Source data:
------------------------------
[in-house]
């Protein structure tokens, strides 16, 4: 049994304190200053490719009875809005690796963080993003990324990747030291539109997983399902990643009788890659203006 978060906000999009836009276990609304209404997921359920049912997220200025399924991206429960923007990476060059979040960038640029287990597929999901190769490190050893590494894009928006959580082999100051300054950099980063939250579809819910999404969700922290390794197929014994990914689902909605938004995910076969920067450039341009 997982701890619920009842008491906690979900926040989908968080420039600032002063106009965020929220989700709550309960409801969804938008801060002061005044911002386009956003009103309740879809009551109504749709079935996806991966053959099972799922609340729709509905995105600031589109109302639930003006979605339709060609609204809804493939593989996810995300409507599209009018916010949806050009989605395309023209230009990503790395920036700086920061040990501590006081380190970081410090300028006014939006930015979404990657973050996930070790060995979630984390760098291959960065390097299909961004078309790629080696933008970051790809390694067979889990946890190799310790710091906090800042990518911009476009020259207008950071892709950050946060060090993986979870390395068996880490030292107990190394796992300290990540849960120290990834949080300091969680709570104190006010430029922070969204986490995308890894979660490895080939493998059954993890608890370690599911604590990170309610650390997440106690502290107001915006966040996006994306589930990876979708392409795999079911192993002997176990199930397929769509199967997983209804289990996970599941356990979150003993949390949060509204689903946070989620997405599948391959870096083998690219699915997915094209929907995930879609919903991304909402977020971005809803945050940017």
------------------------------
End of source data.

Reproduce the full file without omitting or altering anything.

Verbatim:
[in-house]
């Protein structure tokens, strides 16, 4: 049994304190200053490719009875809005690796963080993003990324990747030291539109997983399902990643009788890659203006 978060906000999009836009276990609304209404997921359920049912997220200025399924991206429960923007990476060059979040960038640029287990597929999901190769490190050893590494894009928006959580082999100051300054950099980063939250579809819910999404969700922290390794197929014994990914689902909605938004995910076969920067450039341009 997982701890619920009842008491906690979900926040989908968080420039600032002063106009965020929220989700709550309960409801969804938008801060002061005044911002386009956003009103309740879809009551109504749709079935996806991966053959099972799922609340729709509905995105600031589109109302639930003006979605339709060609609204809804493939593989996810995300409507599209009018916010949806050009989605395309023209230009990503790395920036700086920061040990501590006081380190970081410090300028006014939006930015979404990657973050996930070790060995979630984390760098291959960065390097299909961004078309790629080696933008970051790809390694067979889990946890190799310790710091906090800042990518911009476009020259207008950071892709950050946060060090993986979870390395068996880490030292107990190394796992300290990540849960120290990834949080300091969680709570104190006010430029922070969204986490995308890894979660490895080939493998059954993890608890370690599911604590990170309610650390997440106690502290107001915006966040996006994306589930990876979708392409795999079911192993002997176990199930397929769509199967997983209804289990996970599941356990979150003993949390949060509204689903946070989620997405599948391959870096083998690219699915997915094209929907995930879609919903991304909402977020971005809803945050940017």